BlackBerry Developer Conference Wrap-Up: Top 5 Stories at DevCon 2010
CIO.com's Al Sacco highlights the top five BlackBerry-related announcements made by RIM at its third annual BlackBerry Developer Conference, including the unveiling of the much-hyped BlackBerry PlayBook tablet.
Research In Motion (RIM) last week held its third annual BlackBerry Developer Conference (DevCon) in San Francisco, and the Canadian company made a variety of interesting developer- and BlackBerry-user-related announcements, not the least of which was the unveiling of the brand new BlackBerry PlayBook tablet computer and the associated Tablet OS.
To save you time sifting through all the BlackBerry DevCon 2010 noise, I’ve collected what I think are the five most significant news announcements made in San Francisco and offered quick summary of each. Hit the links after each announcement for more details and the official press releases, where available, from RIM.
1) The BlackBerry PlayBook Tablet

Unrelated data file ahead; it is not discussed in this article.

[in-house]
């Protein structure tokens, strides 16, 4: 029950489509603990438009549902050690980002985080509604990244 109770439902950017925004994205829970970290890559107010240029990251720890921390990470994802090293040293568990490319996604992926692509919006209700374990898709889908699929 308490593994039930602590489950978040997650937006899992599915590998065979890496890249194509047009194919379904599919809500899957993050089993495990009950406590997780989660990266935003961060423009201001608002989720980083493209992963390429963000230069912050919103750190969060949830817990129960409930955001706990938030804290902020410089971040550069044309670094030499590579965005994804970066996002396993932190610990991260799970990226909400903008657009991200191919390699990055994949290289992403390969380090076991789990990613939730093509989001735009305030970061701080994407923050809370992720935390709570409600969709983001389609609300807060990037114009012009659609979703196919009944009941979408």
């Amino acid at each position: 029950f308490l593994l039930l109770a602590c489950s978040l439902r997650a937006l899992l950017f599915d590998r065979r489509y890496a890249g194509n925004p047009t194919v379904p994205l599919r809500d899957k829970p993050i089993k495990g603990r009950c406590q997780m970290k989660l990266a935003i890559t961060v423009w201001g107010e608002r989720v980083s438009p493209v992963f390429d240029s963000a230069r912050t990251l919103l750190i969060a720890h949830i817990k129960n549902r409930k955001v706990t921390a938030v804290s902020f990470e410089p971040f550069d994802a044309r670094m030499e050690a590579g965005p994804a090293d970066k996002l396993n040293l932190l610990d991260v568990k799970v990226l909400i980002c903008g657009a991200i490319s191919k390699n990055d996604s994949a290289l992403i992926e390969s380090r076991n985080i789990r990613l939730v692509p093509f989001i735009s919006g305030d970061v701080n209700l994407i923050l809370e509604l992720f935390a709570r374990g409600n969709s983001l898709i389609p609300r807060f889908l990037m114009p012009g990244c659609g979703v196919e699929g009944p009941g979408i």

During his Monday afternoon keynote, RIM Co-CEO Mike Lazaridis unveiled the BlackBerry PlayBook and showed off a video clip of the tablet and the Tablet OS in action. The company didn’t have any functioning PlayBook tablets on display for DevCon attendees to handle, but it did have a demonstration room where BlackBerry enthusiasts could get a quick peek at the hardware.
The PlayBook is meant to be an enterprise tablet, and it will connect to a BlackBerry smartphone via Bluetooth to share a cellular connection. The BlackBerry PlayBook is 9.7 mm thick. Its widescreen display is 7 inches. The PlayBook browser supports HTML 5 and full Flash 10.1. Two HD cameras, one on the front and another on the PlayBook’s rear side, enable 1080p HD video capture and video conferencing. The BlackBerry tablet uses non-proprietary HDMI connections and USB ports. And the PlayBook packs a powerful dual-core, 1GHz processor.
No pricing details are available at this point, but the PlayBook is expected to become available in early 2010.
2) RIM Waives BlackBerry App World Submission/Update Fees for Developers
This announcement sort of got lost in the fray of all the BlackBerry PlayBook tablet news, and RIM for whatever reason failed to issue any sort of press release on the subject–at least that I saw–but, in my mind, and according to a number of developers I spoke with at DevCon, it’s a significant one: RIM has done away with the registration fees developers had to pay in the past to submit and eventually distribute applications through BlackBerry App World, RIM’s mobile app store.